Journal List > J Korean Soc Radiol > v.73(2) > 1087556

Park, Kim, Jang, Lee, Choi, Kim, and Kim: Intraosseous Hemangioma of the Nasal Septum: A Case Report


Hemangioma can arise in the soft tissues and bone of the nasal cavity. However, to the best of our knowledge, there are no prior case reports presenting intraosseous hemangioma of the nasal septum. Intraosseous hemangioma, in addition to a chondroid tumor, should be included in the differential diagnosis of a calcified mass of the nasal cavity. In the present report, we present a case of an intraosseous cavernous hemangioma in the nasal bony septum of a 53-year-old woman.


Hemangiomas account for less than 20% of all benign nasal cavity tumors (1). The majority of hemangiomas arise from the soft tissue of the nasal cavity, however, they can also arise from the bony structures. To the best of our knowledge, there are no prior case reports of intraosseous hemangiomas of the nasal septum. Here, we report one case of intraosseous cavernous hemangioma occurring in the nasal septum.


A 53-year-old woman without any significant medical history was admitted to our hospital for the surgical management of a mass in her nasal septum, which was found incidentally during brain magnetic resonance (MR) imaging at another hospital.
Nasal endoscopy revealed a large, reddish mass originating from the nasal septum (Fig. 1A). Computed tomography (CT) images revealed a well-defined, expansile, round mass within the anterior nasal septum. The mass showed multiple punctate calcifications, and remodeling of the adjacent bony structures was also seen (Fig. 1B, C). Contrast-enhanced CT images showed heterogeneous enhancement of the mass (Fig. 1D). Retrospective review of the original brain MR imaging revealed a well-defined mass within the anterior nasal septum. It showed high signal intensity with multiple internal low signal intensity foci representing calcifications on T2-weighted MR images (Fig. 1E). A contrast-enhanced MR imaging study was not performed. The mass was thought to be a chondroid tumor such as a chondroma, osteochondroma, or chondrosarcoma. It was completely excised via endoscopic surgery. Pathological examination revealed proliferation of small to intermediate-sized and dilated blood vessels interspersed among mature bone trabeculae (Fig. 1F). The final diagnosis was intraosseous cavernous hemangioma of the nasal septum.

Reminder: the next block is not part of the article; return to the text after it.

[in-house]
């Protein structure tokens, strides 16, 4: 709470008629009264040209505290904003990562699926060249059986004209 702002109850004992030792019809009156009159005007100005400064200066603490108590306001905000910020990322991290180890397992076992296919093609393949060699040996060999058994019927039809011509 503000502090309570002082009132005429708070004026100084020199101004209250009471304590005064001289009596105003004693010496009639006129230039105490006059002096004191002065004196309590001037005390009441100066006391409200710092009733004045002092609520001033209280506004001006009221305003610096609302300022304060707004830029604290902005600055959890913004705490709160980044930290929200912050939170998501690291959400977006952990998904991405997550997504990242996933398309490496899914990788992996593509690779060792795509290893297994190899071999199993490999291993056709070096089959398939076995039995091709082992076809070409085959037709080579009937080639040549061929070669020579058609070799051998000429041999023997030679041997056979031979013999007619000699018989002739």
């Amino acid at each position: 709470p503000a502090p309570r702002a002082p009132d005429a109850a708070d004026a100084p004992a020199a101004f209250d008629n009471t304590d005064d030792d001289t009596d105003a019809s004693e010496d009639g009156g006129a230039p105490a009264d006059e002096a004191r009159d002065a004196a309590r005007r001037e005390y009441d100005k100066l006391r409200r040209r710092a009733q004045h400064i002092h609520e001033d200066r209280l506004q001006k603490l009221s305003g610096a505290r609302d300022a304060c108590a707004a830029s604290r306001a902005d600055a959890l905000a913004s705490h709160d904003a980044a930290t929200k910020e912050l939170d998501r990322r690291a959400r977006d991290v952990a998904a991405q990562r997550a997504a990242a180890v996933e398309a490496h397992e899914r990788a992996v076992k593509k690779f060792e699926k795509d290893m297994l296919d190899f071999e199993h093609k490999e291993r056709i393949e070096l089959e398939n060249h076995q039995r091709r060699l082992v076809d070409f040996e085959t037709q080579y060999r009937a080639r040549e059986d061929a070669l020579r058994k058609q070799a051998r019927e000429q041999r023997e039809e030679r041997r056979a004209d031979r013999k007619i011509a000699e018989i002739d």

Hemangiomas can occur as solitary bone lesions. Intraosseous hemangiomas in the head and neck are most commonly found in the skull, mandible, nasal bones, and cervical vertebrae. Although intraosseous hemangiomas of the sinonasal cavity are rare, several cases of nasal intraosseous hemangiomas arising from the inferior turbinate, middle turbinate, and paranasal areas have been reported (1234). The current case, to our knowledge, is the first report of intraosseous hemangioma involving the nasal septum.